Investment Consult: Time to look overseas

December 19, 2003

The global economy is improving, our expert says. Here's how to get in on the action.

 

Investment Consult

By Lewis J. Altfest, CFP

Time to look overseas

• Many foreign economies are picking up.

• Mutual funds are the best way to invest overseas.

You've probably heard a lot about hedge funds lately. Many people are interested in them without quite knowing what they are. Some investors view hedge funds as aggressive plays on a strengthening stock market. Others see them as protection against a slump.

I've always been a big believer in investing abroad. Putting 10 to 20 percent of your money in foreign stocks helps to diversify your portfolio, because US and foreign economies don't always move in lockstep.

True, returns for foreign stock mutual funds—those that invest primarily outside the US—were disappointing in 2002. The group lost 16 percent on average. Nevertheless, that was still six percentage points better than the return of the S&P 500.

That gap may widen over the next few years. For one thing, many Western European countries have made strides in improving their productivity. And because the Europeans never got caught up in the technology frenzy to the extent that we did, they aren't experiencing the same problems with overcapacity.

Many Asian countries, too, have continued to expand their businesses. Even Japan's economy appears to be making progress out of its decade-long slump. In fact, I'm more confident about the Pacific Rim than I am about emerging markets in Central and South America, which, on balance, are also making strides.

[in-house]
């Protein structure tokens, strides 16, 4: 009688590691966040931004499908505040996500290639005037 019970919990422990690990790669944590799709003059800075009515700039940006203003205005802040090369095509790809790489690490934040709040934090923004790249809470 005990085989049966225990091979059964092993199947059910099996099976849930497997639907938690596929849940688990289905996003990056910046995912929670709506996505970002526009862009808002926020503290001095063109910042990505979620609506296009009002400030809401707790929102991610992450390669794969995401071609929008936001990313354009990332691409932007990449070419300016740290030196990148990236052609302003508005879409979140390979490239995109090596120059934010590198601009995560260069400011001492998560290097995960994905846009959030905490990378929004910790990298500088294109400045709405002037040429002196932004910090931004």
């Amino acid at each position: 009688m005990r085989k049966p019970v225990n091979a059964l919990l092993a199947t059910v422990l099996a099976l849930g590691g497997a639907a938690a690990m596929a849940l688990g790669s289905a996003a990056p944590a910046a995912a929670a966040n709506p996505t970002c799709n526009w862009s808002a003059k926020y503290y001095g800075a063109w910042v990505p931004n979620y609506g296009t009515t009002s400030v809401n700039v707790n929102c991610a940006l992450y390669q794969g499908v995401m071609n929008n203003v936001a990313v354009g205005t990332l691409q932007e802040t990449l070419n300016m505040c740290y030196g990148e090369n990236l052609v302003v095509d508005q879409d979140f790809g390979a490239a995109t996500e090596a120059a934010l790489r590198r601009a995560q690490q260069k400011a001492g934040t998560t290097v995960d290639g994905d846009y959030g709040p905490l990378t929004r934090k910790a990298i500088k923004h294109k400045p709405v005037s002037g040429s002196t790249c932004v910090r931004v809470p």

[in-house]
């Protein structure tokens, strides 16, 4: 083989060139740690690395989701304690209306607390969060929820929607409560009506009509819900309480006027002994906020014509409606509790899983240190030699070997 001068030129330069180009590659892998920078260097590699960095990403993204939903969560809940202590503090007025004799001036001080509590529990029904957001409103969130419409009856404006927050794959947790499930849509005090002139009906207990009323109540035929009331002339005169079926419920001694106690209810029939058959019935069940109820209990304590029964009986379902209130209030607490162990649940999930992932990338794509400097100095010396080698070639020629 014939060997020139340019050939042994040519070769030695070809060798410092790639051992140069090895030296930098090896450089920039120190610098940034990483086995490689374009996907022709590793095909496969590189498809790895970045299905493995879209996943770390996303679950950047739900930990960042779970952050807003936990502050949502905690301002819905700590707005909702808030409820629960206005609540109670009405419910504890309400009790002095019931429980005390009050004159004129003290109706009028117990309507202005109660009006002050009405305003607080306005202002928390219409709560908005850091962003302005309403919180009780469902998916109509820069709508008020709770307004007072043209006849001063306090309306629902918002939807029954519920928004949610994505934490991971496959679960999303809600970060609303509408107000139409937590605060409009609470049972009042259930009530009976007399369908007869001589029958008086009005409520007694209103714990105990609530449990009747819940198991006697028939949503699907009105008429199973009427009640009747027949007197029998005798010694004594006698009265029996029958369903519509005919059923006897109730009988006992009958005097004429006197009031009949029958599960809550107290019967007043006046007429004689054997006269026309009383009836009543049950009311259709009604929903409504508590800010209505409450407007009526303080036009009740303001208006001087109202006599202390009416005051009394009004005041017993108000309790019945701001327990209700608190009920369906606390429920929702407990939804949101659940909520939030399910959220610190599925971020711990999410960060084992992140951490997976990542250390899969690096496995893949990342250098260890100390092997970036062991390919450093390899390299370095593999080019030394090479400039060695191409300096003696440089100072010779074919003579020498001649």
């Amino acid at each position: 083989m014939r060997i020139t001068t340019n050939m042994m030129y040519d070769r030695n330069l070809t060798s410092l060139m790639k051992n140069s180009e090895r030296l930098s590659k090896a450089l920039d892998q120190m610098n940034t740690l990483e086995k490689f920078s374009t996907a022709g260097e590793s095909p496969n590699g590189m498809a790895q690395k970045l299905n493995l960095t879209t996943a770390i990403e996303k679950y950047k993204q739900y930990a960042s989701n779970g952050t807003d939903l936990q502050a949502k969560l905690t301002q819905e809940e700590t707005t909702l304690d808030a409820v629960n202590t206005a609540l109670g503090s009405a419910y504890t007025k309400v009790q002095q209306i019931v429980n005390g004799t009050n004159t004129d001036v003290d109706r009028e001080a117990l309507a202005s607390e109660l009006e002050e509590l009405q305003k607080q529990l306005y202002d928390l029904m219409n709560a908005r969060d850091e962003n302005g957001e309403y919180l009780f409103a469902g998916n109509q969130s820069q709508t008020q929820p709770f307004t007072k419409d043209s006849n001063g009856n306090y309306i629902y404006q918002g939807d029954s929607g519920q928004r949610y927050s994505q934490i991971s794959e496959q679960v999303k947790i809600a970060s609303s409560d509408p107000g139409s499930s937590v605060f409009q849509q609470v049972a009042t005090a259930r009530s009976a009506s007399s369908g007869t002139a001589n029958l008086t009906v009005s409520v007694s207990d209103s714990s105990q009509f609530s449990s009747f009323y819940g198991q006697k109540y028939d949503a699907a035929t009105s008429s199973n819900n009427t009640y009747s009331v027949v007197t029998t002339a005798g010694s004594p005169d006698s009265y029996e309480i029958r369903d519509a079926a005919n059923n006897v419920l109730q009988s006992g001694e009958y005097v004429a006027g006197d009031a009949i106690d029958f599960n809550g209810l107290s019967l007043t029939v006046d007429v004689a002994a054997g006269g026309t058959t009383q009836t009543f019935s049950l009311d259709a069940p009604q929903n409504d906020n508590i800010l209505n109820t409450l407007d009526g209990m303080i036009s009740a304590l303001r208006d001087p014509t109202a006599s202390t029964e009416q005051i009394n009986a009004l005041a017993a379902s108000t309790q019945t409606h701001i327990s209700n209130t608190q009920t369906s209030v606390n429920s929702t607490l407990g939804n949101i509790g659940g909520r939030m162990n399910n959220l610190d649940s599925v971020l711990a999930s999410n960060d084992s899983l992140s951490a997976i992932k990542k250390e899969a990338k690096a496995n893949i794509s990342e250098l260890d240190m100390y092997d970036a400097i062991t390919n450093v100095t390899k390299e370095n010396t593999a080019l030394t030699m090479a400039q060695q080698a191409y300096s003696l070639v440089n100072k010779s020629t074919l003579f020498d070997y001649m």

If you want to invest internationally, stick with mutual funds. The 1 to 2 percentage points a year that you give up in expenses is worth it, because picking stocks of foreign companies can be very tricky. You have to contend with currency fluctuations, possible political instability, and labor issues, among other things. None of us has the time to sort through, let alone fully understand, all of these factors. So be smart and let an experienced fund manager select the stocks for you.

I especially like four no-load foreign stock funds: American AAdvantage International Equity (800-388-3344) and Artisan International (800-344-1770), both large-cap funds; and Tweedy, Browne Global Value (800-432-4789) and Longleaf Partners International (800-445-9469) in the mid-cap category.

American AAdvantage International Equity. This value-oriented, team-managed fund has beaten its foreign stock index handily over the past three calendar years, and is up 29 percent in 2003. (Unless otherwise noted, all performance figures are through Nov. 21.) The fund's operating company is AMR Investments, a subsidiary of American Airlines' parent company.

Because American AAdvantage International Equity Fund has stayed fairly true to its value focus over the years, it has avoided the tech sector and other risky plays, favoring, instead, companies involved in financial services, consumer goods, and industrial materials. Moreover, expenses are low—about 60 percent of the category average.